What’s Past is Prologue—Part One


Last night I finished another class on my way to completing my masters in communications. These classes have helped me to come to a conclusion about my business…and myself. When I started working on my masters, I was full of self-doubt. Owning a successful publicity/public relations business for 25 years, one would think I would have great confidence. However, the opposite was true. With the new digital world and Web 2.0, I found myself wondering if I could keep up with this new generation of communicators.

In my field, it seems that the younger person is the one valued with having creative and fresh ideas. To be significant you need to use an iPhone, know and use text language, download the latest apps, blogged regularly, post on Facebook often with over 1,000 friends and you dressed “down”.  Therefore, two years ago, when I turned 50, I began feeling like the outdated model. I found myself buying the latest technology, learning a new language, downloading thousands of apps that I never used, coloring my hair, religiously, to keep the grey from showing and wearing clothes that reflected the latest trend instead of my nice corporate suits.

In my classes, I have been intrigued with reading about all the technological changes that occurred at the turn of the twentieth century and how these changes affected culture. It is interesting to juxtaposed this history on the turn of the twenty-first century and see some similarities today. I read that this was a time of cultural extremes and that most Americans were deeply ambivalent being poised between fear & confusion vs. inspiration & awe. Isn’t this the same reaction we see that is being played out today in the new digital world with the onset of social media?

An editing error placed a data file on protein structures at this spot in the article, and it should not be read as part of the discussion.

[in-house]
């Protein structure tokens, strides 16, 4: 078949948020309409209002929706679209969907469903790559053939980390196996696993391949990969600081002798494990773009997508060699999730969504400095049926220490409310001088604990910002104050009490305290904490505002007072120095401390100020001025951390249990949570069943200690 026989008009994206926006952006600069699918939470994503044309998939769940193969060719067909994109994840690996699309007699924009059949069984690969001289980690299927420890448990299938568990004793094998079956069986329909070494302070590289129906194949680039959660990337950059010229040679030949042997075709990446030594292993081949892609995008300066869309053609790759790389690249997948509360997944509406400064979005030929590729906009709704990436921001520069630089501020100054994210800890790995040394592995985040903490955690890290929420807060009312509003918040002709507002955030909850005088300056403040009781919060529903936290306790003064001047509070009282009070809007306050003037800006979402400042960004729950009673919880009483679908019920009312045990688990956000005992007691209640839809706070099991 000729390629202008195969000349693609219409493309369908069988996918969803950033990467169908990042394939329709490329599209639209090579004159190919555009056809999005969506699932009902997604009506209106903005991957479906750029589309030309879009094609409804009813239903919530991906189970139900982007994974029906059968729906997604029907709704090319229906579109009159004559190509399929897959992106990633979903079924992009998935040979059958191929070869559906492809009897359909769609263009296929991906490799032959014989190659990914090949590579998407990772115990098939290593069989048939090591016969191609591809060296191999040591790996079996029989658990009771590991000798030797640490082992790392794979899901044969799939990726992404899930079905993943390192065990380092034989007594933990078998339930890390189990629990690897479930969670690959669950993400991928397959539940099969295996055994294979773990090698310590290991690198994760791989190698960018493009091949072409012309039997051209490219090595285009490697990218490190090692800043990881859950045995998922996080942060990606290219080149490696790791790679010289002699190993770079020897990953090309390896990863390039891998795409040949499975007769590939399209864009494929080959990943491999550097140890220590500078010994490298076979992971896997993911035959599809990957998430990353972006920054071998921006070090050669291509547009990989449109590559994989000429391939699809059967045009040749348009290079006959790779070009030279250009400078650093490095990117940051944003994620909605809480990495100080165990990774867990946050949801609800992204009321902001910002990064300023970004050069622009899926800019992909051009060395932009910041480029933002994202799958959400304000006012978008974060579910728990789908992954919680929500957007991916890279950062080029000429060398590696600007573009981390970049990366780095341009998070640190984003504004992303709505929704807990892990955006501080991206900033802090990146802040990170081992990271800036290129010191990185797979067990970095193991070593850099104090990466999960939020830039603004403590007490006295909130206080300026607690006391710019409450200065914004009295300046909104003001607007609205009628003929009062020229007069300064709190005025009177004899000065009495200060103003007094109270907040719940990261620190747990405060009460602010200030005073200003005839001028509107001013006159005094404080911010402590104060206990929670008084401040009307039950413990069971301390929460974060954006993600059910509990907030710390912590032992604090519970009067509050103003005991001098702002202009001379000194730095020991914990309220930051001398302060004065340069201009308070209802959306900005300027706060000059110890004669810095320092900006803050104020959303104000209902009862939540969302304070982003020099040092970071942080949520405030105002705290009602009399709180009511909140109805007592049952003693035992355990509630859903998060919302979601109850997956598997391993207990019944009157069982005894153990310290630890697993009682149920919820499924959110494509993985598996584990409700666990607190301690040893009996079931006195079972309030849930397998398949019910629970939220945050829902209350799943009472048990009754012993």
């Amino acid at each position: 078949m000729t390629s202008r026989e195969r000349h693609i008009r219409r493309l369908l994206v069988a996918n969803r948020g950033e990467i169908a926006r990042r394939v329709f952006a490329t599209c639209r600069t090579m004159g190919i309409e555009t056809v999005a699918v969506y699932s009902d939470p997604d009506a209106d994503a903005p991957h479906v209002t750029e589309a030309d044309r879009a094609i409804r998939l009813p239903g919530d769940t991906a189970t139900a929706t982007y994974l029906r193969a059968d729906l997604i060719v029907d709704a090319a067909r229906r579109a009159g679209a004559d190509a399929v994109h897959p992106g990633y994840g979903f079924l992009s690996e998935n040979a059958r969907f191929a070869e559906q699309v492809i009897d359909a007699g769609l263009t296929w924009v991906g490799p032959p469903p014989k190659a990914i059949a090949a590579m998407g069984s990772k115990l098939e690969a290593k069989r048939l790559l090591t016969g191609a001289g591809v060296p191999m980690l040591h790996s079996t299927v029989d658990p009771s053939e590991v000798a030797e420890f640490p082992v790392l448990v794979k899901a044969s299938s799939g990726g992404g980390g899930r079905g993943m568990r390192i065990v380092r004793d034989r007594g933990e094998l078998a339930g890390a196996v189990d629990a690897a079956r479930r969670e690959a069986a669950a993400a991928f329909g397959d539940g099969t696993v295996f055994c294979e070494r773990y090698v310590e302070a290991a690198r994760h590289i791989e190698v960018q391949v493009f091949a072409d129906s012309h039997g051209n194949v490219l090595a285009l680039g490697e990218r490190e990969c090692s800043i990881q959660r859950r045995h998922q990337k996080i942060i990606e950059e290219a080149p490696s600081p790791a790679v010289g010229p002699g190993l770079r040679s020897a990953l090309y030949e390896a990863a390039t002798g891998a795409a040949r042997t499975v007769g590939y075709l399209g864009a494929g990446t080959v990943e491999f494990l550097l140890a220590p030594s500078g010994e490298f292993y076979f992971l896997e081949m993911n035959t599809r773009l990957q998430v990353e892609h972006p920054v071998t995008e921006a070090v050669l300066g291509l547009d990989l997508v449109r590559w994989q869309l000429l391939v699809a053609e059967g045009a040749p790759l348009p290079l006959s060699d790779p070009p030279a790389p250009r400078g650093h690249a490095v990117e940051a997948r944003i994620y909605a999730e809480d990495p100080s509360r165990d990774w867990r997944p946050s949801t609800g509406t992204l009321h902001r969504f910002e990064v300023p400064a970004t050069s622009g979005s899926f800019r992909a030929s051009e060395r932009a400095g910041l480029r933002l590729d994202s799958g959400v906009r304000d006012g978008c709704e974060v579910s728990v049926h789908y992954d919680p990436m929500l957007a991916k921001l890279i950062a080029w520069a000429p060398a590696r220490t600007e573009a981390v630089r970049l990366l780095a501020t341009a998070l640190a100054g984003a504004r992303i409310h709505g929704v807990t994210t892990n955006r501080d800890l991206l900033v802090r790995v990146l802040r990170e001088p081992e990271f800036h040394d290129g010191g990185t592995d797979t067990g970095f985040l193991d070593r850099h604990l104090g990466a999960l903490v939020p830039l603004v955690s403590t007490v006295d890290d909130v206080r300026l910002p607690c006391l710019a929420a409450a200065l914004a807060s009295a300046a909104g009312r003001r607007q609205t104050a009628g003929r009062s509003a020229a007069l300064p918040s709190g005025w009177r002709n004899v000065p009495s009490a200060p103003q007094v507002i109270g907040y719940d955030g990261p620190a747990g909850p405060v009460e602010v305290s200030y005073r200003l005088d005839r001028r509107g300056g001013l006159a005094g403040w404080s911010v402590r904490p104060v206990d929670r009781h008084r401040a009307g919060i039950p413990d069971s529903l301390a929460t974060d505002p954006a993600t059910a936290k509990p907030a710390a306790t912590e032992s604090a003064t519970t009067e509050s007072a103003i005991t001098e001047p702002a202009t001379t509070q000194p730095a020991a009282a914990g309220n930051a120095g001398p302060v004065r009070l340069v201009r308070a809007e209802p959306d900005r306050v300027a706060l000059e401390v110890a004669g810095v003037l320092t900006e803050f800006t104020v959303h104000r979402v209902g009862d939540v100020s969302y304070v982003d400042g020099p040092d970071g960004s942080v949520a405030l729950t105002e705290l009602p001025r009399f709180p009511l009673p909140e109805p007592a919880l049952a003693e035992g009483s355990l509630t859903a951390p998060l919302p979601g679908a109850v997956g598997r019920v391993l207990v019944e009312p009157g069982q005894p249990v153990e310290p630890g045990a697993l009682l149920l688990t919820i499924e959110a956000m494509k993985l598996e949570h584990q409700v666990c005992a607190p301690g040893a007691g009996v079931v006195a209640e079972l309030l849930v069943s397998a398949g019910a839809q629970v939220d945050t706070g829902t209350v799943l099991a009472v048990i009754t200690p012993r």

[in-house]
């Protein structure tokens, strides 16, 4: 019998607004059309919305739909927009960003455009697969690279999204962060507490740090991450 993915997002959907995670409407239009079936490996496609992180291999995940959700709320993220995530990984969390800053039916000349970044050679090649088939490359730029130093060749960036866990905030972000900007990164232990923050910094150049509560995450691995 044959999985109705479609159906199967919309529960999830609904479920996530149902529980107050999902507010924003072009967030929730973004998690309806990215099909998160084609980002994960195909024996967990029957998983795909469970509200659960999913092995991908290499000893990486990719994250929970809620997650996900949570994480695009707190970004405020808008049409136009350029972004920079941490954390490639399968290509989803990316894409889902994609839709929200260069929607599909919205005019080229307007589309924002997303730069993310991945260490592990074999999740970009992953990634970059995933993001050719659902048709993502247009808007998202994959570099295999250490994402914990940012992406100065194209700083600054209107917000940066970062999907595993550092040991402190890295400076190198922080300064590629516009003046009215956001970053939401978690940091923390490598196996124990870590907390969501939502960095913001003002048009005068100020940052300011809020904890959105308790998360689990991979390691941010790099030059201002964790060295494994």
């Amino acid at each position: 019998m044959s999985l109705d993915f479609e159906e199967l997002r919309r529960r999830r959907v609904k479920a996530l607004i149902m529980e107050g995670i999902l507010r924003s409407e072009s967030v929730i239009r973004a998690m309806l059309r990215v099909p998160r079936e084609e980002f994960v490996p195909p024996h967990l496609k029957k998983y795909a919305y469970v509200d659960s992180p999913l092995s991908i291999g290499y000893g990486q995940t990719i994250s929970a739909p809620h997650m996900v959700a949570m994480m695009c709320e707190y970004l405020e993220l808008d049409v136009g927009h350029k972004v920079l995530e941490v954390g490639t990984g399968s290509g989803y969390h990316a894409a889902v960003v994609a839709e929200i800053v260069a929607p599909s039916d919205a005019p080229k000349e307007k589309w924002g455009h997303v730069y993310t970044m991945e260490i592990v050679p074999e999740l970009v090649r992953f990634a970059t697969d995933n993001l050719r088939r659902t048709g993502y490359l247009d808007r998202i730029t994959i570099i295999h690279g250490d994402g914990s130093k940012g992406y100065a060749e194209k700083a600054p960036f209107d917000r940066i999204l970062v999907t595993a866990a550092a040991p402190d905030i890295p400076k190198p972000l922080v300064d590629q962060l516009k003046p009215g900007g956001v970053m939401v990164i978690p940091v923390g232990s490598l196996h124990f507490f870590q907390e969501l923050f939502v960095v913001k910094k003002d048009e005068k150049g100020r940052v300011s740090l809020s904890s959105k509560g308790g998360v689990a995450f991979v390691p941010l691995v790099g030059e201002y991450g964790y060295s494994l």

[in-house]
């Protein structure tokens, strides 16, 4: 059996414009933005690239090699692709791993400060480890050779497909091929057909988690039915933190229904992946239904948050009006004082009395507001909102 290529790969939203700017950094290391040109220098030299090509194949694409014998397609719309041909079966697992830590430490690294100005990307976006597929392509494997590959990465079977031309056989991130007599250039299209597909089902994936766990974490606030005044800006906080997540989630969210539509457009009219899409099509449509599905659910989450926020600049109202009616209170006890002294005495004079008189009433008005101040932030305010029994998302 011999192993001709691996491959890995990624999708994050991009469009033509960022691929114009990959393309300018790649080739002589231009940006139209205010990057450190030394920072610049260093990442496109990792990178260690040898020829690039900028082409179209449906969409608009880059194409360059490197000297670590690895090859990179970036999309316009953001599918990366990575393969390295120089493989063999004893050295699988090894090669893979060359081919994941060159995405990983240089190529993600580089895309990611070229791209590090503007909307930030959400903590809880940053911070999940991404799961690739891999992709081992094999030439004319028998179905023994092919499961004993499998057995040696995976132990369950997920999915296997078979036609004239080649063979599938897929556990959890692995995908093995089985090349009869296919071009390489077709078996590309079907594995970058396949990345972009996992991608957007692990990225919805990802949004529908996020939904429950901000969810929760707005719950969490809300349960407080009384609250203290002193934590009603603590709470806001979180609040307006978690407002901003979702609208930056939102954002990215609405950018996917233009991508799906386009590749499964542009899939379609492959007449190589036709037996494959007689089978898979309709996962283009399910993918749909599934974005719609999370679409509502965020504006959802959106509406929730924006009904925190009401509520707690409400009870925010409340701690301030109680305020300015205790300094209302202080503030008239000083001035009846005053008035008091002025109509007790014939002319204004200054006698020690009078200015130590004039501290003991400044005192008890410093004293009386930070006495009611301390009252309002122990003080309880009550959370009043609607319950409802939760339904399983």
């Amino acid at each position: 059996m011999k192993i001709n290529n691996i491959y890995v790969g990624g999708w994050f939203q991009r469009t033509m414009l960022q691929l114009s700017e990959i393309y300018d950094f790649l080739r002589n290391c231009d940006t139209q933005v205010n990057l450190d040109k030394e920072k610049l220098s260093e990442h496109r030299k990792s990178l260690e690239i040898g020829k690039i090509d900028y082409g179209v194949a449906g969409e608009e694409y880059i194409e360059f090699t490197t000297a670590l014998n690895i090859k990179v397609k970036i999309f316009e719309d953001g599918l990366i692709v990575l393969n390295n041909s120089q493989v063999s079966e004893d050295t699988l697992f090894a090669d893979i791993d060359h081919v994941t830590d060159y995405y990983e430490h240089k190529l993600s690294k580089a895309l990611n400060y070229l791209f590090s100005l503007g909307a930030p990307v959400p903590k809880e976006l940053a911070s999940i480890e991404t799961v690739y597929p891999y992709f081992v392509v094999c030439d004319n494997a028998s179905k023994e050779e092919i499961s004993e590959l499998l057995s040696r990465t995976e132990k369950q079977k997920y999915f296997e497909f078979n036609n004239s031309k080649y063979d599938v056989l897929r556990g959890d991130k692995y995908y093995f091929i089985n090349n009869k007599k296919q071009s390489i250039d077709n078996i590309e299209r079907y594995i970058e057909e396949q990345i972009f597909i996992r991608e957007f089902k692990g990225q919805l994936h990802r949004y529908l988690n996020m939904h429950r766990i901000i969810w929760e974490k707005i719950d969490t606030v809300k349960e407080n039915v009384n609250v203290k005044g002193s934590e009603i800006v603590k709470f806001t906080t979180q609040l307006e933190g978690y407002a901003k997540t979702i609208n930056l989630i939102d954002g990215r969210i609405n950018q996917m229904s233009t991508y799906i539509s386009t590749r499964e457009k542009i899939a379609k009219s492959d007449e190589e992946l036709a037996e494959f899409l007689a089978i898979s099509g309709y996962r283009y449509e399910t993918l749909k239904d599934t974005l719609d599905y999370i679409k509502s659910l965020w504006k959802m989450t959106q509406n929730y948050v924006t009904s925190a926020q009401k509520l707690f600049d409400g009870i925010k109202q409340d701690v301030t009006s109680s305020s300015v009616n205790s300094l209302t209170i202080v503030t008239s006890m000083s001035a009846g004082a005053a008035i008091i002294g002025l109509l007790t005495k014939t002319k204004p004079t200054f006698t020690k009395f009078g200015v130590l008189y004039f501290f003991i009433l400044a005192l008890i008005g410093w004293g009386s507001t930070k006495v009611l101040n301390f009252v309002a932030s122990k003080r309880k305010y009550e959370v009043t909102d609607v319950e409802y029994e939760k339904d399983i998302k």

People were afraid of the telegraph, the telephone and even newspapers. It seemed that each new change brought about fear in people that life as they knew it would change and that this change was usually seen as “for the worse” and not “for the better.” But as history has played out, the changes defined a new paradigm for people and were basically good changes that helped their world and shaped a new culture. While we all may chuckle at their attitude, I think we are experiencing these same emotions today with the internet, digital and social media. There are those who are fearful non-adapters and there are those who embrace the change moving full steam ahead launching new businesses and programs.

I find myself wrestling with these same emotions today: fear, confusion, awe, and inspiration. But, I believe we will learn to adapt and we will learn to work in this new media age. What we can learn from history is that some things will fade away (telegraph, newspapers, land line phones) while others things will come to the forefront for a time (iPhone, Facebook, iPad).

As a communication professional however, it is even more important that we learn to adapt to these changes because we will be the people deciding on what to communicate, to whom, and when/how to do this effectively for our business, churches, and ministries.

Last week, I told you that Diane, Rick and I were going to meet for two days with our business coach, Fred Lybrand. We did and it was good. We redefined who B&B is and what we are now focused on. But more about that in the rest of the post….


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